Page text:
Say What? Category
Ah, communication! We want to communicate clearly and effectively…but we can inadvertently send the wrong message. Here are common words and phrases that can trip us up. I’ll start with “just” and “actually” because using them purposely does not cause problems — using them as a verbal habit does.
We use the word “just” to communicate emphasis, as in “I just don’t know about this deal!” We also use it to soften, as in “I’m sorry, we just don’t have any openings right now.” In both of these situations, we use the word purposely to send a specific message.
However, many of us toss “just” in often and without realizing it. If we’ve got this verbal habit and use telemarketing, that tiny word easily undermines success because it communicates a very different message on the phone. In cold calling land, prospects hear the word “just” as meaning “only.” To understand why this creates problems, take a look at this example:
“I’m just calling to thank you for your business.” (more…)
I’m lucky to be on the email list of the Grammar Diva, Arlene Miller. Her latest article is a lot of fun so I wanted to share it. The article plays with words that are negative but have no positive counterpart. For example: We use disgruntled, but is there a “gruntled”?
Shannon L. Goodson and George W. Dudley are the authors of The Psychology of Sales Call Reluctance: Earning What You’re Worth in Sales. This shout-out and appreciation is for Dudley in particular, who coined the phrase “call reluctance” maybe as far back as 1943. That is a truly beautiful phrase!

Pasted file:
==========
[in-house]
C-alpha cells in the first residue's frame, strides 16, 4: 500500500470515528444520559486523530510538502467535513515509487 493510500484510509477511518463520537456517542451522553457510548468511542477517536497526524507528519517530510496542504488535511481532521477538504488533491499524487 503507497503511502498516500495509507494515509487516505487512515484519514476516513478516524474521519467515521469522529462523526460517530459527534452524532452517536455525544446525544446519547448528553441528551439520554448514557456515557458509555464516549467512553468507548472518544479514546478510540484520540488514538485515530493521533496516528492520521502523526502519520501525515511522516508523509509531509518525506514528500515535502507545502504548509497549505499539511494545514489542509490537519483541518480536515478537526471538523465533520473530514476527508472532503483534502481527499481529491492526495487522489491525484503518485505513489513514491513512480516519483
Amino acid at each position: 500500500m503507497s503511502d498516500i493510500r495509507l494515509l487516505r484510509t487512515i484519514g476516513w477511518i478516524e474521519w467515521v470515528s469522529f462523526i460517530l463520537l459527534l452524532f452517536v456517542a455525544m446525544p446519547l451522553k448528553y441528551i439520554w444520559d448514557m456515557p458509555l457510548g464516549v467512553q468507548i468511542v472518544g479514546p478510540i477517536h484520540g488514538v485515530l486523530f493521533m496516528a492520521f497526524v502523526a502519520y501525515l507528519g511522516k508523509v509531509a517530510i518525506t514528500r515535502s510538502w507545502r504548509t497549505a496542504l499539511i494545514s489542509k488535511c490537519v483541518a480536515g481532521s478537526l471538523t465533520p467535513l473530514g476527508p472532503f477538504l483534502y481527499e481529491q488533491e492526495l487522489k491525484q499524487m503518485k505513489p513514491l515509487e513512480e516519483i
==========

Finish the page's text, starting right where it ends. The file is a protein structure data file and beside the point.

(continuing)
Some years ago, I was asked to observe their training program (delivered by someone else, not Dudley or Goodson) and was given a copy of their book. The goal was to bring me up to speed because I’d deliver my “rather have a root canal than do cold calling” program the next day. As I sat quietly in the back of the room, I naturally critiqued the training and looked through the book.
I have some education in psychology (completed a BA) and love to rip apart research and its results. I thought the research portions of the book were very well-done and relevant to some concerns people sometimes have about making calls. I do not recommend or support the depth of effect the authors describe, much less the methods presented in training to address the issues.
Not sure what current editions show; but at that time there were several places in the book where the authors emphasized their ownership of “call reluctance,” including stern warnings about using it. I poo-pooed the warnings because it was so commonly used. My attitude changed a bit as time passed and some of my copyrighted material was ripped off: I wasn’t going to go as far as to sprinkle warnings in my own books, but I understood why they did.
Since then, I’ve periodically made efforts to avoid the phrase “call reluctance,” including removing it from articles, training materials and my own books. This has proved tough to do for one reason: It’s really a perfect phrase. In fact, I just found yet another use of it in this blog, which prompted this post.
Well Done, Dudley
So here’s a shout-out to George W. Dudley and Shannon L. Goodson. “Call reluctance” is concise, evocative, and clear without demeaning. Others may use it with no thought to the artistry that created it, but I think of that every time. The phrase is as elegant as e = mc squared, as beautiful as any of Da Vinci’s sculptures.
(And I will continue to work on using other phrases.)